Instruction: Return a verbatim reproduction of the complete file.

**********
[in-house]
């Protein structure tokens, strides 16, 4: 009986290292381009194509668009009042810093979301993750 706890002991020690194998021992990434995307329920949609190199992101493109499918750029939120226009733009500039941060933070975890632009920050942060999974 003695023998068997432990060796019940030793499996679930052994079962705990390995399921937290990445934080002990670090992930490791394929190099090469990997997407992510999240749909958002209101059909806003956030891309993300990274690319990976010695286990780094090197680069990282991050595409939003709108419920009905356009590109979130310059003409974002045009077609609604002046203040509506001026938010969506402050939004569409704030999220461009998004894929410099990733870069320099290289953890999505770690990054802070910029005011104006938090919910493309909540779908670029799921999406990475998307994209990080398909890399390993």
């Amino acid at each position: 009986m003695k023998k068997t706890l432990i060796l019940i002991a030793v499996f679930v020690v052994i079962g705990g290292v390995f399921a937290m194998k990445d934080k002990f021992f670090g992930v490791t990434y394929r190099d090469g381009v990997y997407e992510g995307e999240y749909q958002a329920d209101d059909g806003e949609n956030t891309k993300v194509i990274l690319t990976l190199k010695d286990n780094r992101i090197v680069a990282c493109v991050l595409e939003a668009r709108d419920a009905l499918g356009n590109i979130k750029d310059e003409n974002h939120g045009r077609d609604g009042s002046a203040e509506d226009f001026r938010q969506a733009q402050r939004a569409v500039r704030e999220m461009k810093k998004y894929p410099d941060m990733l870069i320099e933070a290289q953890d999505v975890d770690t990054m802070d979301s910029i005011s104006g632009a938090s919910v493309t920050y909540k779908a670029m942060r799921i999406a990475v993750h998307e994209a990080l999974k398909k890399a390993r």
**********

[in-house]
């Protein structure tokens, strides 16, 4: 009986290292381009194509668009009042810093979301993750 706890002991020690194998021992990434995307329920949609190199992101493109499918750029939120226009733009500039941060933070975890632009920050942060999974 003695023998068997432990060796019940030793499996679930052994079962705990390995399921937290990445934080002990670090992930490791394929190099090469990997997407992510999240749909958002209101059909806003956030891309993300990274690319990976010695286990780094090197680069990282991050595409939003709108419920009905356009590109979130310059003409974002045009077609609604002046203040509506001026938010969506402050939004569409704030999220461009998004894929410099990733870069320099290289953890999505770690990054802070910029005011104006938090919910493309909540779908670029799921999406990475998307994209990080398909890399390993």
């Amino acid at each position: 009986m003695k023998k068997t706890l432990i060796l019940i002991a030793v499996f679930v020690v052994i079962g705990g290292v390995f399921a937290m194998k990445d934080k002990f021992f670090g992930v490791t990434y394929r190099d090469g381009v990997y997407e992510g995307e999240y749909q958002a329920d209101d059909g806003e949609n956030t891309k993300v194509i990274l690319t990976l190199k010695d286990n780094r992101i090197v680069a990282c493109v991050l595409e939003a668009r709108d419920a009905l499918g356009n590109i979130k750029d310059e003409n974002h939120g045009r077609d609604g009042s002046a203040e509506d226009f001026r938010q969506a733009q402050r939004a569409v500039r704030e999220m461009k810093k998004y894929p410099d941060m990733l870069i320099e933070a290289q953890d999505v975890d770690t990054m802070d979301s910029i005011s104006g632009a938090s919910v493309t920050y909540k779908a670029m942060r799921i999406a990475v993750h998307e994209a990080l999974k398909k890399a390993r």